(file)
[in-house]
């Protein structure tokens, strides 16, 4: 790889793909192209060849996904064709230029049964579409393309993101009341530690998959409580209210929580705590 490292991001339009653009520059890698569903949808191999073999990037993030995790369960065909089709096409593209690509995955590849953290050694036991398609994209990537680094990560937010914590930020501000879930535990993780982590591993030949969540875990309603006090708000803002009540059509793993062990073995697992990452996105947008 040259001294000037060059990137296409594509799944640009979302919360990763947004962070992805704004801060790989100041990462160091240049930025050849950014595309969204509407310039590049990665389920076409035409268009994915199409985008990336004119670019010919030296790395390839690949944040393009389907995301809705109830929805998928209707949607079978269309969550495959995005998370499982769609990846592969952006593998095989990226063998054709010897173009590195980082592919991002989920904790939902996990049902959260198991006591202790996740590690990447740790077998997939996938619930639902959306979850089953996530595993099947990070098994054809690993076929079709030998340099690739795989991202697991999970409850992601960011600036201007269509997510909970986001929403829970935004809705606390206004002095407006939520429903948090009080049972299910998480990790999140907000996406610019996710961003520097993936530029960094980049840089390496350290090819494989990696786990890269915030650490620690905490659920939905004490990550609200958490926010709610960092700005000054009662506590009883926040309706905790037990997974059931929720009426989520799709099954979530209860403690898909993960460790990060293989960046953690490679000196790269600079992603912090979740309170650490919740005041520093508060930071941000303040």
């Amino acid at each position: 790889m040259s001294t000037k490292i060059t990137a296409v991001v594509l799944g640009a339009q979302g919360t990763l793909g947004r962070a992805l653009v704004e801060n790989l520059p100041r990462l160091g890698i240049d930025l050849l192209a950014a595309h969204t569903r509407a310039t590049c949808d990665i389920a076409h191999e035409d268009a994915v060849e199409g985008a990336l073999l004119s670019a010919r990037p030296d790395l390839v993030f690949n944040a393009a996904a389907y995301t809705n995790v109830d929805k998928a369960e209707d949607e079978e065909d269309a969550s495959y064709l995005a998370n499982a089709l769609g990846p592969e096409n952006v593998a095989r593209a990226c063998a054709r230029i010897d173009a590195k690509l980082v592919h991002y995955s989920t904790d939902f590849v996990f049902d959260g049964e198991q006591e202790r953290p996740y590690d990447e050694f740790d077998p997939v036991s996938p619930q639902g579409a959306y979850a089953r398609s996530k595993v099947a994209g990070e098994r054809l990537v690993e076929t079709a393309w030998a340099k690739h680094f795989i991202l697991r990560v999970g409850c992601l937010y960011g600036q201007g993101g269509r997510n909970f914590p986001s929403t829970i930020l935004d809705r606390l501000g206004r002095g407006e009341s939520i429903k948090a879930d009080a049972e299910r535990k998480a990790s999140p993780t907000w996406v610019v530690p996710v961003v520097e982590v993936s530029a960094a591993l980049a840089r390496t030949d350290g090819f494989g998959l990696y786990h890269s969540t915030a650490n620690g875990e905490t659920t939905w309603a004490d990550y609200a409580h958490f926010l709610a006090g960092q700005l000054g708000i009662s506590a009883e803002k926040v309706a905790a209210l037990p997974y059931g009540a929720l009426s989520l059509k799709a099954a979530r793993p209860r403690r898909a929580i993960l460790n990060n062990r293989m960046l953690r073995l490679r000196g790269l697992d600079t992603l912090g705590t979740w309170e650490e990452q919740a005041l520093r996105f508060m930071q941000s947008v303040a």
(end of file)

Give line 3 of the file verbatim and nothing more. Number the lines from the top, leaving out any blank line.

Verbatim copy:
């Amino acid at each position: 790889m040259s001294t000037k490292i060059t990137a296409v991001v594509l799944g640009a339009q979302g919360t990763l793909g947004r962070a992805l653009v704004e801060n790989l520059p100041r990462l160091g890698i240049d930025l050849l192209a950014a595309h969204t569903r509407a310039t590049c949808d990665i389920a076409h191999e035409d268009a994915v060849e199409g985008a990336l073999l004119s670019a010919r990037p030296d790395l390839v993030f690949n944040a393009a996904a389907y995301t809705n995790v109830d929805k998928a369960e209707d949607e079978e065909d269309a969550s495959y064709l995005a998370n499982a089709l769609g990846p592969e096409n952006v593998a095989r593209a990226c063998a054709r230029i010897d173009a590195k690509l980082v592919h991002y995955s989920t904790d939902f590849v996990f049902d959260g049964e198991q006591e202790r953290p996740y590690d990447e050694f740790d077998p997939v036991s996938p619930q639902g579409a959306y979850a089953r398609s996530k595993v099947a994209g990070e098994r054809l990537v690993e076929t079709a393309w030998a340099k690739h680094f795989i991202l697991r990560v999970g409850c992601l937010y960011g600036q201007g993101g269509r997510n909970f914590p986001s929403t829970i930020l935004d809705r606390l501000g206004r002095g407006e009341s939520i429903k948090a879930d009080a049972e299910r535990k998480a990790s999140p993780t907000w996406v610019v530690p996710v961003v520097e982590v993936s530029a960094a591993l980049a840089r390496t030949d350290g090819f494989g998959l990696y786990h890269s969540t915030a650490n620690g875990e905490t659920t939905w309603a004490d990550y609200a409580h958490f926010l709610a006090g960092q700005l000054g708000i009662s506590a009883e803002k926040v309706a905790a209210l037990p997974y059931g009540a929720l009426s989520l059509k799709a099954a979530r793993p209860r403690r898909a929580i993960l460790n990060n062990r293989m960046l953690r073995l490679r000196g790269l697992d600079t992603l912090g705590t979740w309170e650490e990452q919740a005041l520093r996105f508060m930071q941000s947008v303040a």